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Do spousal support and maintenance differ?

As you prepare for your divorce proceedings in New York, the issue of alimony will almost certainly come up. You may mention the word “alimony” only to hear terms such as “spousal support” or “spousal maintenance” in response. That is because many view both terms to be synonymous with alimony. While they are indeed similar in many aspects, there are actually differences between spousal support and maintenance. 

Both are meant to provide you with financial support to help maintain the same standard of living that you enjoyed while you were married. New York’s Family Court Act places the responsibility on married couples to financially support each other. Thus, if you are unable to support yourself after leaving your spouse, then you may seek spousal support. This is support paid to you while you are still technically married (including during the period of time that you work through your divorce proceedings).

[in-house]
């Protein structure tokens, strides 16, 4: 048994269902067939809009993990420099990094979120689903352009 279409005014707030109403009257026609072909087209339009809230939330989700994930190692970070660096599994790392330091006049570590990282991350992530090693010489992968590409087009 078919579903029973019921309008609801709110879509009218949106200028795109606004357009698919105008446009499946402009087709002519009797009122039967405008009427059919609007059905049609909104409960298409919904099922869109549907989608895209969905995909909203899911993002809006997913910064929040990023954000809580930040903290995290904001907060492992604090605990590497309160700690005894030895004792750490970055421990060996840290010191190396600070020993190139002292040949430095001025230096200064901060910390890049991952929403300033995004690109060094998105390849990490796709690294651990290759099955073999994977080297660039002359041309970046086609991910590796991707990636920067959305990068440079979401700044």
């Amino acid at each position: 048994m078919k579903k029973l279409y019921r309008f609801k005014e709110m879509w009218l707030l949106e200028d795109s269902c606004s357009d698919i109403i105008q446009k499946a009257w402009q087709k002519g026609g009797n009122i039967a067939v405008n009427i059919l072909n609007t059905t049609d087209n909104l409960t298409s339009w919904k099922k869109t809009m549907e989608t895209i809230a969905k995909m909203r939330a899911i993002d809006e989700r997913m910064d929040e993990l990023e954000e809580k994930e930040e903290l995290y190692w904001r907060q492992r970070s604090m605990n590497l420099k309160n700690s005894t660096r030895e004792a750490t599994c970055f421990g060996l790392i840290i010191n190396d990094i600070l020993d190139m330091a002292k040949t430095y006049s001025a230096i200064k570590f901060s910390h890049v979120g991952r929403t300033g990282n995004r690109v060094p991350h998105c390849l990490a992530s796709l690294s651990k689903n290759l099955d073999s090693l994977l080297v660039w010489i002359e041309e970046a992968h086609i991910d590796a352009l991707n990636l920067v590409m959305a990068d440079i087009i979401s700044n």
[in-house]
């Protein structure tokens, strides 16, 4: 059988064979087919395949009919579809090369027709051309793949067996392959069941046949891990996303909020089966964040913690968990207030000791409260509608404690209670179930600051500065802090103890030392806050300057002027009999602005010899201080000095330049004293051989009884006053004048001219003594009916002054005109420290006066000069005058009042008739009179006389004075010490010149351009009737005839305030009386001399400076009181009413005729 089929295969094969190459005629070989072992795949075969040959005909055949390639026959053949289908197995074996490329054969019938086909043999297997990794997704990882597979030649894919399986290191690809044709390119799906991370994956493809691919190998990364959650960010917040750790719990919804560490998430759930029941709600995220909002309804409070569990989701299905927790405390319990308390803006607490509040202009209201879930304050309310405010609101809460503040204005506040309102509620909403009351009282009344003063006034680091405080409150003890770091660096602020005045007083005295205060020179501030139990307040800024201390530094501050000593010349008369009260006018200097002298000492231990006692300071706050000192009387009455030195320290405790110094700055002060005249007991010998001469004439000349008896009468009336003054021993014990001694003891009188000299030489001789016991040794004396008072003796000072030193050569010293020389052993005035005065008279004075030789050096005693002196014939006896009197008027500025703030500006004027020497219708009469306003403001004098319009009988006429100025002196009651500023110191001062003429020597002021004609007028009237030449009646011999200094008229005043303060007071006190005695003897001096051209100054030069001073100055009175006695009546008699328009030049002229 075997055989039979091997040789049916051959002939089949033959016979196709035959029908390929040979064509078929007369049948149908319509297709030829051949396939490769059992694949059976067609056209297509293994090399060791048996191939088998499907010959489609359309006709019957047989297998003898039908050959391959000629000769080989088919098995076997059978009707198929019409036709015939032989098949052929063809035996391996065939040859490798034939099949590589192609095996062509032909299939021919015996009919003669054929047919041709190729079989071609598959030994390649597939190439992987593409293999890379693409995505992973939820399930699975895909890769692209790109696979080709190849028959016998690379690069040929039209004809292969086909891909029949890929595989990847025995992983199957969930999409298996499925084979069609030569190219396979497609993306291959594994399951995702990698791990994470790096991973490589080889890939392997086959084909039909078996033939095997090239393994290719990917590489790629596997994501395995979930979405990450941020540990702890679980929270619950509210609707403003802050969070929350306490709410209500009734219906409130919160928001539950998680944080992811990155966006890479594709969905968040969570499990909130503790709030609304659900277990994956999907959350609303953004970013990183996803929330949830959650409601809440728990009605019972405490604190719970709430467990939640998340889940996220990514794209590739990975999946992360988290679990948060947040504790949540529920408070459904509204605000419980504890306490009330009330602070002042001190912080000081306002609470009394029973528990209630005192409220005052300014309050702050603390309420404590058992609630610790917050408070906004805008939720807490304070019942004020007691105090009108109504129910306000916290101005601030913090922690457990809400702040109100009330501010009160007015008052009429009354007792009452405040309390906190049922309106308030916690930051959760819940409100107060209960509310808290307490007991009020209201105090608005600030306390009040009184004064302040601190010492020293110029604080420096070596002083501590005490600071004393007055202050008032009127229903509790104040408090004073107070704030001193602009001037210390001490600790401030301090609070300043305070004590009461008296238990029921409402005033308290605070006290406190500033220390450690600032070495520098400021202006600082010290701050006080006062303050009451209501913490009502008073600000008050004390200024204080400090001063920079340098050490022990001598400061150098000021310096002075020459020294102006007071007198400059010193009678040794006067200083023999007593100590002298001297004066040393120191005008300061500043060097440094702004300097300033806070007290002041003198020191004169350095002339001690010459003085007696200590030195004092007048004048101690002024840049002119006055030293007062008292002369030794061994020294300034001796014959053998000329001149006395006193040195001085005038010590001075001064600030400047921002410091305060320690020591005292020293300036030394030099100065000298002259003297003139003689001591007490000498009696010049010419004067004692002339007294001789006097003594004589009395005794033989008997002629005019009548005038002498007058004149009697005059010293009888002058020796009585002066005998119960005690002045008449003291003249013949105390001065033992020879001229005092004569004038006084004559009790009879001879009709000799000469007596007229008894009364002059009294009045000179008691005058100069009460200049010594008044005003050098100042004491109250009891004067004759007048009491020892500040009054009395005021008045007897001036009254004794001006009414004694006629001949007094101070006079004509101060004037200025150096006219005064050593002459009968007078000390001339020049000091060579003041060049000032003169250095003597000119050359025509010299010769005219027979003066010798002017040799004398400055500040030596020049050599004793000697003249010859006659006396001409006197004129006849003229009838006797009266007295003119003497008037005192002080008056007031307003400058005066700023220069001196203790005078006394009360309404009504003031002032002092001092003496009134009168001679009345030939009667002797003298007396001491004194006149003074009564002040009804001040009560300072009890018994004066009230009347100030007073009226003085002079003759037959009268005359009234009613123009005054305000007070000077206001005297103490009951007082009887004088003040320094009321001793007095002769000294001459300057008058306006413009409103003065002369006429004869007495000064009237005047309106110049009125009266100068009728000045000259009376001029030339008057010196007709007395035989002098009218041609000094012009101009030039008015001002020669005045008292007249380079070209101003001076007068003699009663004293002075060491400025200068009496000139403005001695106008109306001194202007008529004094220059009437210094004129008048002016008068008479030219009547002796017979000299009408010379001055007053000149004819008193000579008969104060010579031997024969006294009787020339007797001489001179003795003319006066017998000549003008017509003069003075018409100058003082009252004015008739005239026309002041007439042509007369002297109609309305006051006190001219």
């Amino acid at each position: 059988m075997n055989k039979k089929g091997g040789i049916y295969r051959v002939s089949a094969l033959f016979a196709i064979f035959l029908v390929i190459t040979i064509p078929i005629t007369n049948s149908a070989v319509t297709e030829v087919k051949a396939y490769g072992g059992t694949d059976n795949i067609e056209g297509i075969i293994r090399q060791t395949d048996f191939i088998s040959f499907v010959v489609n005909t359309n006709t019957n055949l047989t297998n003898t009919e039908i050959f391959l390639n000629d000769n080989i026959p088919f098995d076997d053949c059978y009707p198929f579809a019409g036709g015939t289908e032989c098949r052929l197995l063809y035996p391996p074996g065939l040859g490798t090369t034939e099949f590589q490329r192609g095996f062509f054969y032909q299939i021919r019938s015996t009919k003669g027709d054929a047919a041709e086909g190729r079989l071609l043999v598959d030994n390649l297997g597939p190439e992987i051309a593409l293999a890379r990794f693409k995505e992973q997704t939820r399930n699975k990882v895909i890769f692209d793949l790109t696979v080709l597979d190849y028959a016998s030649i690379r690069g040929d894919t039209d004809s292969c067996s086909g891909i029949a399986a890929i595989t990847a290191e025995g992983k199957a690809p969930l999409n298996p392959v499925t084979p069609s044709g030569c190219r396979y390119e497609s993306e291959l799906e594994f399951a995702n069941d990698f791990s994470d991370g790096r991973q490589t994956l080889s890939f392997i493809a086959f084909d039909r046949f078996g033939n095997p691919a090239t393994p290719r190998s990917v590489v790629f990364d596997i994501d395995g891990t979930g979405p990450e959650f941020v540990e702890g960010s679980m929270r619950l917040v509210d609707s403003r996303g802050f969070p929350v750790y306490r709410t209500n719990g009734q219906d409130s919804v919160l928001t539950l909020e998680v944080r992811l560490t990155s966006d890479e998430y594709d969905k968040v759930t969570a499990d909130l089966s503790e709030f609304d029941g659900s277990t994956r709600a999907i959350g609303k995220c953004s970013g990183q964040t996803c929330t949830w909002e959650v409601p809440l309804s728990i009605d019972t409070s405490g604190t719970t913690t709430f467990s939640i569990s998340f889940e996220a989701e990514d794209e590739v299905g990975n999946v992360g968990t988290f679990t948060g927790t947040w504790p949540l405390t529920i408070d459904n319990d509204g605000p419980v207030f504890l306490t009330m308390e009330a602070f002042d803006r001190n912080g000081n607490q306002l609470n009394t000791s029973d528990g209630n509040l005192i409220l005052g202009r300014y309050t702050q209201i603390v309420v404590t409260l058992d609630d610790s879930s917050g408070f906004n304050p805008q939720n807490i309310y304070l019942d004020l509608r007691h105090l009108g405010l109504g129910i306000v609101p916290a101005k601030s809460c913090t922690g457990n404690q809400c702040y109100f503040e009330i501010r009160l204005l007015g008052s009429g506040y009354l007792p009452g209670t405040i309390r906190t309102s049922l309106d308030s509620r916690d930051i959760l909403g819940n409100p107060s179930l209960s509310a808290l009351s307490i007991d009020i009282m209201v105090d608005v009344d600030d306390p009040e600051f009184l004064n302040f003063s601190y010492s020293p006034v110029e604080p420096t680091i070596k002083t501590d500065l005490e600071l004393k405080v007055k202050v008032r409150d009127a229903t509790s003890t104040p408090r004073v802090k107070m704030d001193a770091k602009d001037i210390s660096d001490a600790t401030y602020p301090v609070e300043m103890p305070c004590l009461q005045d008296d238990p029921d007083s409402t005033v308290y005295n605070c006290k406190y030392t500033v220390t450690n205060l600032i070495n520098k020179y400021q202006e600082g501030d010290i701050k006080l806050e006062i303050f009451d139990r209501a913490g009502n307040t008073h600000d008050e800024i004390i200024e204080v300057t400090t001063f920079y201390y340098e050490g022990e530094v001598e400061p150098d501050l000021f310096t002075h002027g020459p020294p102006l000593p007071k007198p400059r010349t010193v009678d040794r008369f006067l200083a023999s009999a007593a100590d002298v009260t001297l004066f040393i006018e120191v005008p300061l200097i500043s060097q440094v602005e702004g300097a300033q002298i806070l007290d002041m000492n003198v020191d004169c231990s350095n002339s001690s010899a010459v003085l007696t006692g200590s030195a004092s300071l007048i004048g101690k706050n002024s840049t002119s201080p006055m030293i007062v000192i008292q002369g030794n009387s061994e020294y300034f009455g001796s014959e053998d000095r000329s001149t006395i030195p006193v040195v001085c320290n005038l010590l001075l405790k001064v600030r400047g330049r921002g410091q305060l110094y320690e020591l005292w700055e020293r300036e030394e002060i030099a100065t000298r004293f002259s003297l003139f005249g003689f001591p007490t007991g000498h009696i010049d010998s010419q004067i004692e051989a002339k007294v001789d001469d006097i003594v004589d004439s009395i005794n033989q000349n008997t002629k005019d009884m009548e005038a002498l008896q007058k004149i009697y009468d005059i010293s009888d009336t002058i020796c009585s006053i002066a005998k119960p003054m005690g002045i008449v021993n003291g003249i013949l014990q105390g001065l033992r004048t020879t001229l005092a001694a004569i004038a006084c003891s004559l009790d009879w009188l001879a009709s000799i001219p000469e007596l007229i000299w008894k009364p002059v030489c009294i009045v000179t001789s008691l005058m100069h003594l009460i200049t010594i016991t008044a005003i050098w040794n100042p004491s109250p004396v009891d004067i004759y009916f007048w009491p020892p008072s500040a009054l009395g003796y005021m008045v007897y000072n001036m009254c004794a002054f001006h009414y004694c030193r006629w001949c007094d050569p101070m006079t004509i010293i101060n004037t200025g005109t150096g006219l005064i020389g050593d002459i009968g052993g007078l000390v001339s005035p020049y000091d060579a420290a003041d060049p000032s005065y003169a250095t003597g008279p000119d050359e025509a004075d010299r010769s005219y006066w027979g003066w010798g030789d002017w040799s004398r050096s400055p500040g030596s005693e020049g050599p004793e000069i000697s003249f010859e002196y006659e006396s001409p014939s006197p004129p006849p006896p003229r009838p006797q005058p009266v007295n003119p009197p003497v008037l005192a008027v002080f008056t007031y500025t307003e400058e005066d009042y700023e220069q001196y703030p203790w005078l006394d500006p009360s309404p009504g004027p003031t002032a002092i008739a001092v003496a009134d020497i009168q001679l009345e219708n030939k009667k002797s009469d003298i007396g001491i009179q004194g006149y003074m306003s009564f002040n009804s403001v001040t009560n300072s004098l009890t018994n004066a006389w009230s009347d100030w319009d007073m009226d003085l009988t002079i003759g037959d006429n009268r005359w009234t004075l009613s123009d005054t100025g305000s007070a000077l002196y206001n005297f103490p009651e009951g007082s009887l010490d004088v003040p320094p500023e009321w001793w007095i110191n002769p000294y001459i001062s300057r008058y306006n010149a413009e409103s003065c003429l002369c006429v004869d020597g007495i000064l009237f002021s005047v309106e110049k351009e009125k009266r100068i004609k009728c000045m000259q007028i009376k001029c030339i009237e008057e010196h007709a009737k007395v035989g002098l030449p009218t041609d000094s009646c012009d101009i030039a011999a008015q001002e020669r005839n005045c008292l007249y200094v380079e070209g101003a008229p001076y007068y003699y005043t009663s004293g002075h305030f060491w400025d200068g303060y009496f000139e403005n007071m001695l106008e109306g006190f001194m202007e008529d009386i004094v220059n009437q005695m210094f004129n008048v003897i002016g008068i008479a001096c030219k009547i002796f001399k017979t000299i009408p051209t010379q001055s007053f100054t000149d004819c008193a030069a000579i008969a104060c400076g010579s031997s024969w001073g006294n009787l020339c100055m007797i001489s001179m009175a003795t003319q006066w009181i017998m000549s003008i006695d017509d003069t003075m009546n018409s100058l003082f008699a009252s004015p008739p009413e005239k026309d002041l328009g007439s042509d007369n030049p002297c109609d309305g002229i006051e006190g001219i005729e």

Of course, the need for such support may not end once your divorce becomes final. Spousal support obligations typically with the dissolution of your marriage. You can then petition the court for spousal maintenance. This is assistance paid to you either until you are able to support yourself financially or you remarry. In many cases, the court will set a predetermined time period for a spousal maintenance agreement to last. 

You should know, however, that spousal support and maintenance are not automatic benefits awarded in every divorce case. If the court believes that you are indeed capable of finding gainful employment based on your professional skill set, it may choose to forgo any financial assistance obligations altogether.